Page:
-s shortnameService to monitor. Service short name must be supplied. Multiple -s can be supplied. Overriden by -a. Disabled services are ignored. This can be the shortname of a built-in Windows service or a FireDaemon Pro service. Services specified using -s are monitored in the same order as specified on the command line and always supersede services enumerated via -a. Remote services can be specified as: \\server\service See -l for specifying credentials when connecting to a remote machine.
-vVerbose mode. Dump running state of service as well as process ID (PID) of subprocess.

5.Examples

Last updated on August 11, 2018
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Below are some examples for using FireDaemon daeMON. For all of these examples, be sure to open an elevated command prompt and navigate to the directory containing your daeMON-x86.exe or daeMON-x64.exe file.

Replace daeMON.exe in the below examples with the name of the file you’re using.

Monitor and restart two services: A and B

daeMON.exe -s A -s B

Monitor and restart one service: A with a monitoring frequency of 60 seconds and run without logging.

daeMON.exe -s A -f 60 -q

Monitor and restart all FireDaemon services but do it only once. Don’t continue monitoring.

daeMON.exe -a -o

Monitor but don’t restart all FireDaemon services, except service B. Log additional service information. This allows you to dump all info about currently running FireDaemon Pro services but not enter a monitoring mode.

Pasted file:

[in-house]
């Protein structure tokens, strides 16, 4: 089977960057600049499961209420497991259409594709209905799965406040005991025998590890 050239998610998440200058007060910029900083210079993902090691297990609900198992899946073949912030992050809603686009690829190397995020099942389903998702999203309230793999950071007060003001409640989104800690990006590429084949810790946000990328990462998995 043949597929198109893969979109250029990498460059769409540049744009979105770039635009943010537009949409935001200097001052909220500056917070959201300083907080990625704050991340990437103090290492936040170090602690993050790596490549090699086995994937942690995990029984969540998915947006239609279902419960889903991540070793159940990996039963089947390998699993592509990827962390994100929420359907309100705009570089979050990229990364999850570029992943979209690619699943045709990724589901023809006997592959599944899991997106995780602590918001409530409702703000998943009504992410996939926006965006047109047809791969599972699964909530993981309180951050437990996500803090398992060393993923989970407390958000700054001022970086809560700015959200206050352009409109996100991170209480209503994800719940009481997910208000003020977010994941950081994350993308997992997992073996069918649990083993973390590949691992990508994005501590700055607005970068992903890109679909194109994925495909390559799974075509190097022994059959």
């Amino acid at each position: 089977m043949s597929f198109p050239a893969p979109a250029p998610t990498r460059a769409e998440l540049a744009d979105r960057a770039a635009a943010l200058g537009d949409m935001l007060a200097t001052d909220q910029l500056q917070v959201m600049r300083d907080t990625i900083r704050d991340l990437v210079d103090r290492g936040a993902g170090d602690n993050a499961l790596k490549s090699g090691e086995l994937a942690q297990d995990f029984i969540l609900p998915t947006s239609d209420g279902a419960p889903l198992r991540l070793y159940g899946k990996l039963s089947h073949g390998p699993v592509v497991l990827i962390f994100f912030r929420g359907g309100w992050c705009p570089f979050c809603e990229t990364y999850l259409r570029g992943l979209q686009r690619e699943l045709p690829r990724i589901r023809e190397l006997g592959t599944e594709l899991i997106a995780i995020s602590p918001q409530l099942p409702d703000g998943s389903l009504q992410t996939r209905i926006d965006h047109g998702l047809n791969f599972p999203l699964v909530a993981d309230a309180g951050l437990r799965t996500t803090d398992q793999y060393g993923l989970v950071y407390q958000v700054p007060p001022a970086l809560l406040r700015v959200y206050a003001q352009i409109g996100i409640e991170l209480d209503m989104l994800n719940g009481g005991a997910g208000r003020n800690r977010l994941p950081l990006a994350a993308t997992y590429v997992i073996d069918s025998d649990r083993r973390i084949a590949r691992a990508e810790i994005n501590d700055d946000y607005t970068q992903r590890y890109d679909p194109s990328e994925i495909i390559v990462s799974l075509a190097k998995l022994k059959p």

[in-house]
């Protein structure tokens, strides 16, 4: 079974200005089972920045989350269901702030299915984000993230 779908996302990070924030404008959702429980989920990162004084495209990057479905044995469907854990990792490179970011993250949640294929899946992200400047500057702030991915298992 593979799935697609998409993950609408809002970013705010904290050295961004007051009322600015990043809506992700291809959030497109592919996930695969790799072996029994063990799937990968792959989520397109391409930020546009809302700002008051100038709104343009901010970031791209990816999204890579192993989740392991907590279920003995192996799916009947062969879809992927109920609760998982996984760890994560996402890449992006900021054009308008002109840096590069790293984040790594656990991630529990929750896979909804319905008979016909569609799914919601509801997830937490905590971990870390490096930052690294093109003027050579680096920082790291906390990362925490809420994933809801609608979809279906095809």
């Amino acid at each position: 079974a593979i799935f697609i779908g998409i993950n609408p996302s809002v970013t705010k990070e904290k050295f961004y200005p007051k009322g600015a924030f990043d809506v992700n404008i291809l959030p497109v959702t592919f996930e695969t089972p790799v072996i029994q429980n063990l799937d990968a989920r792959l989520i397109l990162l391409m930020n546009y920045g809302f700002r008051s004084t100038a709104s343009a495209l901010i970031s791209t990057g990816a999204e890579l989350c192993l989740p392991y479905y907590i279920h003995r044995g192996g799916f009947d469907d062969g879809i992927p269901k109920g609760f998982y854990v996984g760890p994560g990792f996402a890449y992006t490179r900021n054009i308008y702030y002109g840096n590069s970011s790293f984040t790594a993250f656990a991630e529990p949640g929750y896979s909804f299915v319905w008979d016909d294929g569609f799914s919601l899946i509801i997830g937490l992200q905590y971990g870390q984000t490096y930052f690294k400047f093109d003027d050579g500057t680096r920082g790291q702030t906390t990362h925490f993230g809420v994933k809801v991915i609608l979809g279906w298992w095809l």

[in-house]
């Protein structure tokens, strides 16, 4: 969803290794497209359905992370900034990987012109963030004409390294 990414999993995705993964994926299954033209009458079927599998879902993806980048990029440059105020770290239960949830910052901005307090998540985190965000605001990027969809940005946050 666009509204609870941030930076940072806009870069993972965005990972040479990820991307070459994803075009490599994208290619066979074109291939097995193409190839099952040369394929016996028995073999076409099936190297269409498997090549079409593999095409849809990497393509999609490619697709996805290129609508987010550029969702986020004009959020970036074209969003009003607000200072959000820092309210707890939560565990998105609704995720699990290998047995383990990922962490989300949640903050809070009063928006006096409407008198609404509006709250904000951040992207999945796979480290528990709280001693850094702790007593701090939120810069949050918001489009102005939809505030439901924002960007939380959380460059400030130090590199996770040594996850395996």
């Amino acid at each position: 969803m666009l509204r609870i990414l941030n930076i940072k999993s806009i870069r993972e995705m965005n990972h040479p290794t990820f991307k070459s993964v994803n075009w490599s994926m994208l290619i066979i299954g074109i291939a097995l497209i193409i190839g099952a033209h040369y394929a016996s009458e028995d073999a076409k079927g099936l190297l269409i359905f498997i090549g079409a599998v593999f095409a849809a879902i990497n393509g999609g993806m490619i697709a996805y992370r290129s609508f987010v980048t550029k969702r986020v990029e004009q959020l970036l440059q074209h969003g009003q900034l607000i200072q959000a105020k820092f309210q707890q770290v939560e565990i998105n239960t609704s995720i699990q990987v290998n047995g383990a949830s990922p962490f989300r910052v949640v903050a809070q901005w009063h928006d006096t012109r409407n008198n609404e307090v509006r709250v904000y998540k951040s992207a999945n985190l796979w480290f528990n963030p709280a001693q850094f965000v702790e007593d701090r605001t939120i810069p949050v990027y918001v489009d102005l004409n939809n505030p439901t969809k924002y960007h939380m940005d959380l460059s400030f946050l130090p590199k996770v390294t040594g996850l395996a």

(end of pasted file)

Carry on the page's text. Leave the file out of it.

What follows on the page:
daeMON.exe -a -v -p -o -e B

Monitor service A locally and service B on machine called MyServer. Logon to MyServer as the MYDOMAIN domain user MyUser supplying password MyPassword.

daeMON.exe -s A -s \MyServerB -l MyServer=MyUser:[email protected]

6.Running daeMON as a FireDaemon Service

Last updated on August 11, 2018
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Running daeMON as a FireDaemon Pro service is straightforward. First, download and install FireDaemon Pro from the FireDaemon website. Then set up a daeMON monitoring service per the screen shots below. You will need one service for each group of services you wish to monitor.

On the Program tab, set up FireDaemon Pro to run daeMON-x64.exe (or daeMON-x86.exe for 32-bit Windows) with the appropriate parameters. See the Usage section of this manual for a list of parameters.

FireDaemon daeMON as a FireDaemon service

If you do not want to see daeMON running, visit the Setting tab and uncheck Interact with Desktop. Leave this setting checked if you want to see daeMON running.

FireDaemon daeMON running as a FireDaemon service Settings Page

On the Lifecycle tab, uncheck Graceful Shutdown as it’s not required.

FireDaemon daeMON running as a FireDaemon service Lifecycle Page

Then click OK to finish setup and start daeMON as a FireDaemon service!

Monitoring Remote FireDaemon Services

To monitor remote FireDaemon Pro services effectively, ensure the FireDaemon Pro configuration directive “Upon Program Exit” is set to “Shutdown FireDaemon”. Should the remote subprocess fail for any reason, then FireDaemon Pro will shutdown and daeMON will notice that the remote service has stopped and restart it again.

Examples

For two specific examples of using FireDaemon daeMON to monitor services, visit our knowledge base entries on monitoring SRCDS and monitoring MySQL.

7.How CPU Load is Calculated

Last updated on August 11, 2018
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CPU load is calculated once across each monitored interval as specified by the -f option. If the CPU load for a given process exceeds the threshold as specified by -c it is killed. The threshold can be ignored for a specific number of monitoring intervals by specifying the -i option. The process will only be killed if it exceeded the monitored threshold every time the CPU load was calculated across the ignored intervals.

For example: -f 30 -c 50 -i 5 means monitor every 30 seconds and when the CPU usage for the process is 50% across each of the 5 monitored intervals (ie 30 x 5 = 150 seconds), then kill it. Note that -i also works in conjunction with -m.